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The Integrity and Independence of the New Nation - Research Paper Example

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The paper describes the trans-Atlantic slave trade that was the enslavement and transport of mainly African peoples across the Atlantic Ocean, which lasted for about four centuries. Many of these Africans came from either the central or western parts of the African continent…
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The Integrity and Independence of the New Nation
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full Political Science (Slavery and Manifest Destiny) 21 February Slavery (Question 2) The trans-Atlantic slavetrade was the enslavement and transport of mainly African peoples across the Atlantic Ocean, which lasted for about four centuries (from mid-fifteenth century to the early nineteenth century). Many of these Africans came from either the central or western parts of the African continent; these slaves were either sold by fellow Africans to a group of white slave traders (the Portuguese were the first to engage in this trade) or by direct capture by European traders to be transported to the Americas (New World) to work as slaves in agricultural plantations (coffee, sugar, tobacco, cotton, and cocoa fields), in silver and gold mines, in the shipping and construction industries, and as house slaves. These Africans work without pay as indentured servants (euphemistically termed as apprentices for life).
Certain kinds of work determine the gender of slaves sold and transported. For jobs in textile factories or in the home and large plantations (the Brazilian term for this is fazenda); for example, textile factories required more men than women slaves, while the fazenda needed more female slaves due to the large amount of spinning and weaving work; most fazendas were in northeastern parts of Brazil (van Voss et al. 96). Slaves in rural areas were treated much worse, tranforming them into beasts as conditions were very bad indeed it was considered as a living hell for slaves (Conrad 71). City slaves in Brazil were thrown into mass graves, without any individual identification. Africa became a wasteland as many men and women were forcibly taken from their families; this in turn led to a marked decline in African culture as people lost contact with their heritage and traditions. Additionally, whole tribes and societies were practically wiped out, especially those Africans living near the coastal areas, although white traders penetrated to the interior also to capture additional black slaves.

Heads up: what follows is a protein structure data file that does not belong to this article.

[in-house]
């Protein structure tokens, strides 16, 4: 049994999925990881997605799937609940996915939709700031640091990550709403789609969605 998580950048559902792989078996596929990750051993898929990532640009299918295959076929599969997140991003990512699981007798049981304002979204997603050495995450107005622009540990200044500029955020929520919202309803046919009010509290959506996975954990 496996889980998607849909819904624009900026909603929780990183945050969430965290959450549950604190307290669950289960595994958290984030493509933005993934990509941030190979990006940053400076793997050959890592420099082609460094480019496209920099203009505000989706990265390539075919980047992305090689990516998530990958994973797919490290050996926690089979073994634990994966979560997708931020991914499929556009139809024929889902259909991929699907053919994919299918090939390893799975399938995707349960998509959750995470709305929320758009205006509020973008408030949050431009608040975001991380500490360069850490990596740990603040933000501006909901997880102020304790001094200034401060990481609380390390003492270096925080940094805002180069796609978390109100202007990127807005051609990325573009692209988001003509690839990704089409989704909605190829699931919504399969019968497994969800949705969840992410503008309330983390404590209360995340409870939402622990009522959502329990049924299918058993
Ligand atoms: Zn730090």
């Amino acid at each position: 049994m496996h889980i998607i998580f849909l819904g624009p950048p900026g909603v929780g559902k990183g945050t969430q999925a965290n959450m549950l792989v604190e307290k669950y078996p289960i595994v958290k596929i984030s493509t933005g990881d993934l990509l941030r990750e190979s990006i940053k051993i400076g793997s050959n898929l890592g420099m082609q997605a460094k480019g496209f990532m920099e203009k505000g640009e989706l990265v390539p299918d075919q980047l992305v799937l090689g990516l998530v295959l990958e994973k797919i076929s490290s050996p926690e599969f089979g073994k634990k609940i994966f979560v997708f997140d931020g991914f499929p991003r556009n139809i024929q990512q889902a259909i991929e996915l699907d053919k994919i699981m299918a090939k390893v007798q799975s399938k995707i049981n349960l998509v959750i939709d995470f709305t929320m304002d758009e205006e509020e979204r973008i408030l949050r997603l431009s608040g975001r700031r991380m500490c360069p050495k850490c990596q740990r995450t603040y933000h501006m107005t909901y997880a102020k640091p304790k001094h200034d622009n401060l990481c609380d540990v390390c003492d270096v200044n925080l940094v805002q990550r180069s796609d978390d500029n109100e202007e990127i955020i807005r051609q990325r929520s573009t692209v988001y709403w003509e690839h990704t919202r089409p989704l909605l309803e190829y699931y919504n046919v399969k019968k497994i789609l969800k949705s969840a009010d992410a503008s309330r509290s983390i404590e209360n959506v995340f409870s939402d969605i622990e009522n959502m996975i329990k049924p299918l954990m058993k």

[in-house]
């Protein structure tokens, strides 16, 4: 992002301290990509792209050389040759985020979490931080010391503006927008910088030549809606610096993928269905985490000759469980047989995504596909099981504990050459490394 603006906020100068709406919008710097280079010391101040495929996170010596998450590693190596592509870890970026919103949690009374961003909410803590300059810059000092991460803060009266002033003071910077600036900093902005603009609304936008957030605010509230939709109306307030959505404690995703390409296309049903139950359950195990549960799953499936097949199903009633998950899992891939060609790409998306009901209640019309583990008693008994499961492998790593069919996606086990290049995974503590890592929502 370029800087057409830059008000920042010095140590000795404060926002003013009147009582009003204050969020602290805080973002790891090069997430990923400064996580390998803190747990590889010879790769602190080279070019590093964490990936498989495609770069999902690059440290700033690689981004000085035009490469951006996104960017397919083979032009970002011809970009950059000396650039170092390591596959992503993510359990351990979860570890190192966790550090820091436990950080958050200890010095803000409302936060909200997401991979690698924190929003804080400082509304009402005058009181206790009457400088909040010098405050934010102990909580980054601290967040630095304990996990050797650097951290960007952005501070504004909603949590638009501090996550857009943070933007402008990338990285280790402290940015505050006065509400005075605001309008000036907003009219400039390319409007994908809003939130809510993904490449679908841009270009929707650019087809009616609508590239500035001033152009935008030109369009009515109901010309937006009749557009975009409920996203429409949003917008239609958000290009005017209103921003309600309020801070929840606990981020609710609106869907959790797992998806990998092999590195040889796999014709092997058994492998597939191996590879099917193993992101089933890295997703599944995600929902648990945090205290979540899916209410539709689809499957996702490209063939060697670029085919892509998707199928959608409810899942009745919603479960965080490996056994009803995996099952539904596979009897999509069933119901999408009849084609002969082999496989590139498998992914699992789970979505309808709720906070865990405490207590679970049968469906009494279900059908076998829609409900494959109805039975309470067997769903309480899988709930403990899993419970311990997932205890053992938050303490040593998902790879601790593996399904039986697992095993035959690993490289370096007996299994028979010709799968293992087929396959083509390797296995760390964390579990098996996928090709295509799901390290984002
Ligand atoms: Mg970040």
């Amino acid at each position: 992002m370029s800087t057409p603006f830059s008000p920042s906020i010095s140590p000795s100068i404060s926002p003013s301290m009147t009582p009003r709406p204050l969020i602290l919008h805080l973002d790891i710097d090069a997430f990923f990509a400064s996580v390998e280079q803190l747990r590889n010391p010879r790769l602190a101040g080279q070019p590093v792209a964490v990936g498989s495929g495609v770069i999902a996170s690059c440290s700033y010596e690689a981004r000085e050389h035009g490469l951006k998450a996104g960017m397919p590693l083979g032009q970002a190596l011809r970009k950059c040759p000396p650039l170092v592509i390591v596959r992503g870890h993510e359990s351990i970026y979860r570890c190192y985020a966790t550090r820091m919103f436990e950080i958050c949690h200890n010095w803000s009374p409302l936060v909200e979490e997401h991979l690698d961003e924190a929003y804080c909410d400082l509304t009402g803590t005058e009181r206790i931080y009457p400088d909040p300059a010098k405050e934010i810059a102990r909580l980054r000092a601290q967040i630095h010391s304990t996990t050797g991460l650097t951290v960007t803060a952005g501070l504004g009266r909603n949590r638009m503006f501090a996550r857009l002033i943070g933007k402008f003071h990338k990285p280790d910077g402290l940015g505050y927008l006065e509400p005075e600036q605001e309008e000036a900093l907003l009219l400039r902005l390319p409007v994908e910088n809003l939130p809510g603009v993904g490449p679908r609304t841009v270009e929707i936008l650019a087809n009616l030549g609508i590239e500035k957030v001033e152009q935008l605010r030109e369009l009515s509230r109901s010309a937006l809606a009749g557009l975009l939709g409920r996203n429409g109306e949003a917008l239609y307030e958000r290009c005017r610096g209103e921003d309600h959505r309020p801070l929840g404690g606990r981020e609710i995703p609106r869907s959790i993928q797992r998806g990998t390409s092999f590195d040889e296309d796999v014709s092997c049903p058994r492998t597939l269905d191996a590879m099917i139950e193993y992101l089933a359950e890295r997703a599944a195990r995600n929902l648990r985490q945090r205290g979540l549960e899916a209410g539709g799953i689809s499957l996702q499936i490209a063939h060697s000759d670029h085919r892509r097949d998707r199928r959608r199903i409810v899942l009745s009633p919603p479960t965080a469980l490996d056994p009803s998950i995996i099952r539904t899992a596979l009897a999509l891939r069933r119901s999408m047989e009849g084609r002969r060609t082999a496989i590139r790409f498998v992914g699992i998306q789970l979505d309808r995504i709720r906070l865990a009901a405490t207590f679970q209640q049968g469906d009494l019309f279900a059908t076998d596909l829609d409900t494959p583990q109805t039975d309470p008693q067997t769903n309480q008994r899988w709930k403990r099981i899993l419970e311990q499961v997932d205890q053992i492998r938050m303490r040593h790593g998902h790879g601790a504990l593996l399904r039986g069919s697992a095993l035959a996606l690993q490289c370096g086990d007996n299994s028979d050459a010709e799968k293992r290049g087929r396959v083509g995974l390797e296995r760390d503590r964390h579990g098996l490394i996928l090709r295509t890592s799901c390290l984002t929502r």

Most of the Founding Fathers acknowledged the inherent conflict between slavery and ideals of liberty and equality; however, they were also realistic in their views that America cannot survive without slave labor, especially in the large plantations of the South. It was a compromise they reached to preserve the integrity and independence of the new nation. A crucial provision for emancipation passed during the Continental Congress was abandoned and rejected to appease the Founding Fathers from the South who were slave owners.
Manifest Destiny (Question 3)
Manifest Destiny was an attempt by the American politicians to formulate a foreign policy that tried to reconcile Americas expansionism with its avowed ideals of democracy and liberty; this political philosophy justified its militarist foreign policy in the acquisition of new colonies such as Cuba, Puerto Rico, and the Philippines, to include later on Mexico also. The concept of a Manifest Destiny was first put forward by an influential newspaper editor and columnist, John L. OSullivan, who encouraged Americans to embark on self-proclaimed God-given destiny to rule other peoples, to transfer them if necessary, and to absorb them too in its pursuit of continued territorial expansion as a new global power (OSullivan, para. 2).
The Mexican-American War (1846-1848) can be considered as a direct result of this Manifest Destiny mentality, to acquire territories in the Southern part of the United States of America, in particular Texas, which Mexico considered as a part of its own national territory. It was precipitated by the unilateral American annexation of Texas and also a dispute over what is the correct border between the two countries (whether it is the Rio Grande River or the Nueces River per Mexicos claim). After the war ended, Mexico lost half of its territory in the Treaty of Guadalupe Hidalgo by ceding very large portions of its northern territories (del Castillo 43) with the United States of America assuming moral superiority and dictating all the terms of this settlement, establishing a pattern of inequality between the two countries.

Works Cited
Conrad, Robert Edgar. Children of Gods Fire: A Documentary History of Black Slavery in Brazil. University Park, PA, USA: Penn State University Press, 1994. Print.
Del Castillo, Richard Griswold. The Treaty of Guadalupe Hidalgo: A Legacy of Conflict. Norman, OK, USA: University of Oklahoma Press, 1992. Print.
OSullivan, John L. “The Great Nation of Futurity.” The United States Democratic Review 6.23 (1839): 426-430. Print.
Van Voss, Lex Heerma, Els Hiemstra-Kuperus, and Elise van Nederveen Meerkerk. The Ashgate Companion to the History of Textile Workers, 1650-2000. Burlington, VT, USA: Ashgate Publishing Limited, 2010. Print. Read More
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